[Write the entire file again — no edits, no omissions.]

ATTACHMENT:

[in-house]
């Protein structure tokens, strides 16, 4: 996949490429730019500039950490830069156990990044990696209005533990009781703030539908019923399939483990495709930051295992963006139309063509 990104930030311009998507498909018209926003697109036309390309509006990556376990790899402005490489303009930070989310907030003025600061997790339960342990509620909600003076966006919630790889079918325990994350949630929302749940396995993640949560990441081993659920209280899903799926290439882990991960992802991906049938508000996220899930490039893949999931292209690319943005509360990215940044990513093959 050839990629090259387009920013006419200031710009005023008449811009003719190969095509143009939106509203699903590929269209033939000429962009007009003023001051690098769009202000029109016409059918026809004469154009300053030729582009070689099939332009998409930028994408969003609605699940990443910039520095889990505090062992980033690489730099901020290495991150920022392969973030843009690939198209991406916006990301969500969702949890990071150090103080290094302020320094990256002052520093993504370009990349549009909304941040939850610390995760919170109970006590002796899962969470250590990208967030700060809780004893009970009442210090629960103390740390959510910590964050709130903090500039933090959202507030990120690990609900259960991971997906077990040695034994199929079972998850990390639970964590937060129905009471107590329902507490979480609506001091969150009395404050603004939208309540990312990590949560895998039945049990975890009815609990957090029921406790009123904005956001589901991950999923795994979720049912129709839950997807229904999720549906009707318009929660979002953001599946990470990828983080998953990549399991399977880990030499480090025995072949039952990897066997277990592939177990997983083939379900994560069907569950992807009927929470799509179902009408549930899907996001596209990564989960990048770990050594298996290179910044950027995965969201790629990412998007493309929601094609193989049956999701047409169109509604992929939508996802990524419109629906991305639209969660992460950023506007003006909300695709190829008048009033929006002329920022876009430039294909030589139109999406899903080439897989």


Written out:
[in-house]
């Protein structure tokens, strides 16, 4: 996949490429730019500039950490830069156990990044990696209005533990009781703030539908019923399939483990495709930051295992963006139309063509 990104930030311009998507498909018209926003697109036309390309509006990556376990790899402005490489303009930070989310907030003025600061997790339960342990509620909600003076966006919630790889079918325990994350949630929302749940396995993640949560990441081993659920209280899903799926290439882990991960992802991906049938508000996220899930490039893949999931292209690319943005509360990215940044990513093959 050839990629090259387009920013006419200031710009005023008449811009003719190969095509143009939106509203699903590929269209033939000429962009007009003023001051690098769009202000029109016409059918026809004469154009300053030729582009070689099939332009998409930028994408969003609605699940990443910039520095889990505090062992980033690489730099901020290495991150920022392969973030843009690939198209991406916006990301969500969702949890990071150090103080290094302020320094990256002052520093993504370009990349549009909304941040939850610390995760919170109970006590002796899962969470250590990208967030700060809780004893009970009442210090629960103390740390959510910590964050709130903090500039933090959202507030990120690990609900259960991971997906077990040695034994199929079972998850990390639970964590937060129905009471107590329902507490979480609506001091969150009395404050603004939208309540990312990590949560895998039945049990975890009815609990957090029921406790009123904005956001589901991950999923795994979720049912129709839950997807229904999720549906009707318009929660979002953001599946990470990828983080998953990549399991399977880990030499480090025995072949039952990897066997277990592939177990997983083939379900994560069907569950992807009927929470799509179902009408549930899907996001596209990564989960990048770990050594298996290179910044950027995965969201790629990412998007493309929601094609193989049956999701047409169109509604992929939508996802990524419109629906991305639209969660992460950023506007003006909300695709190829008048009033929006002329920022876009430039294909030589139109999406899903080439897989």